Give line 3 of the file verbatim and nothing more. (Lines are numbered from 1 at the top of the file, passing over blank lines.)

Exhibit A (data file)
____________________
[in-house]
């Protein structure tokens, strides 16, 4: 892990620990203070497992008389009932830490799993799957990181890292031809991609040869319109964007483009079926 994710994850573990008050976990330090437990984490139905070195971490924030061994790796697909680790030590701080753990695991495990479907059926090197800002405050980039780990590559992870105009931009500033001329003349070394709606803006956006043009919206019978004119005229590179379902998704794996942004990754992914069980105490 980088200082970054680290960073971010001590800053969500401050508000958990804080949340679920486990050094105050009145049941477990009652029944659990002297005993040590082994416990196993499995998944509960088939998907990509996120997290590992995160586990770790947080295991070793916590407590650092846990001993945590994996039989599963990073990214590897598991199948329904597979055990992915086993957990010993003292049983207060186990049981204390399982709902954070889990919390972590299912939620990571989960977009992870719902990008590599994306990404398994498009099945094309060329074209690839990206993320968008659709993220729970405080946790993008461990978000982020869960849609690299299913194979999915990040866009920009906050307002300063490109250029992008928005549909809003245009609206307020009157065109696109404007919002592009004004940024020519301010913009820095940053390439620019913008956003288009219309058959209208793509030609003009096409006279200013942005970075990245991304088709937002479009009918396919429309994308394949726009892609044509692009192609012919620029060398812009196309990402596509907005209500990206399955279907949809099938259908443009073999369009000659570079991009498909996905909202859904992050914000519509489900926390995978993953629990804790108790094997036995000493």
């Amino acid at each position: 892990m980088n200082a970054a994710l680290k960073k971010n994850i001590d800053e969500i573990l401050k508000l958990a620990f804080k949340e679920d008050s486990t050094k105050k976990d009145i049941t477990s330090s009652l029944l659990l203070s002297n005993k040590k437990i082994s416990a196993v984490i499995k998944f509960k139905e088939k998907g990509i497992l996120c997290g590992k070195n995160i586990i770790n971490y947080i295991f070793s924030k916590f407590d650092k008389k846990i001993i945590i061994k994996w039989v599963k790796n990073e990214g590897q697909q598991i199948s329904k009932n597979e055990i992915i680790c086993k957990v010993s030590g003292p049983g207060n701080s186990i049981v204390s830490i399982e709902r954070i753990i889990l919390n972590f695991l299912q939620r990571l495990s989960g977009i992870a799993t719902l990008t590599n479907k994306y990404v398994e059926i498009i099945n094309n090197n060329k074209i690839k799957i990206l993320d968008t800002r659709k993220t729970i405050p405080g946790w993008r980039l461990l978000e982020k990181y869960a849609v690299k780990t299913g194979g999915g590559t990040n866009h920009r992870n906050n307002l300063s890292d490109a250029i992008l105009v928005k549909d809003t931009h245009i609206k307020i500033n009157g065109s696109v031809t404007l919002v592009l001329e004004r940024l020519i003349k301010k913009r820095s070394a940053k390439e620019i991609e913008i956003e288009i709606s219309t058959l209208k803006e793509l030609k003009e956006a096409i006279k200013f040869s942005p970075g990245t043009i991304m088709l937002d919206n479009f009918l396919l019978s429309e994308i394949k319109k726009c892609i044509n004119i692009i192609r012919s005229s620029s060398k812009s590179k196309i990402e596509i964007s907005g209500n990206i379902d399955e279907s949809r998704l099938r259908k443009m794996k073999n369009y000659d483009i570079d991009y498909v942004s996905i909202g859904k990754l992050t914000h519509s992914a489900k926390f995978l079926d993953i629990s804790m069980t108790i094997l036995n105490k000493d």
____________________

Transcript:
């Amino acid at each position: 892990m980088n200082a970054a994710l680290k960073k971010n994850i001590d800053e969500i573990l401050k508000l958990a620990f804080k949340e679920d008050s486990t050094k105050k976990d009145i049941t477990s330090s009652l029944l659990l203070s002297n005993k040590k437990i082994s416990a196993v984490i499995k998944f509960k139905e088939k998907g990509i497992l996120c997290g590992k070195n995160i586990i770790n971490y947080i295991f070793s924030k916590f407590d650092k008389k846990i001993i945590i061994k994996w039989v599963k790796n990073e990214g590897q697909q598991i199948s329904k009932n597979e055990i992915i680790c086993k957990v010993s030590g003292p049983g207060n701080s186990i049981v204390s830490i399982e709902r954070i753990i889990l919390n972590f695991l299912q939620r990571l495990s989960g977009i992870a799993t719902l990008t590599n479907k994306y990404v398994e059926i498009i099945n094309n090197n060329k074209i690839k799957i990206l993320d968008t800002r659709k993220t729970i405050p405080g946790w993008r980039l461990l978000e982020k990181y869960a849609v690299k780990t299913g194979g999915g590559t990040n866009h920009r992870n906050n307002l300063s890292d490109a250029i992008l105009v928005k549909d809003t931009h245009i609206k307020i500033n009157g065109s696109v031809t404007l919002v592009l001329e004004r940024l020519i003349k301010k913009r820095s070394a940053k390439e620019i991609e913008i956003e288009i709606s219309t058959l209208k803006e793509l030609k003009e956006a096409i006279k200013f040869s942005p970075g990245t043009i991304m088709l937002d919206n479009f009918l396919l019978s429309e994308i394949k319109k726009c892609i044509n004119i692009i192609r012919s005229s620029s060398k812009s590179k196309i990402e596509i964007s907005g209500n990206i379902d399955e279907s949809r998704l099938r259908k443009m794996k073999n369009y000659d483009i570079d991009y498909v942004s996905i909202g859904k990754l992050t914000h519509s992914a489900k926390f995978l079926d993953i629990s804790m069980t108790i094997l036995n105490k000493d």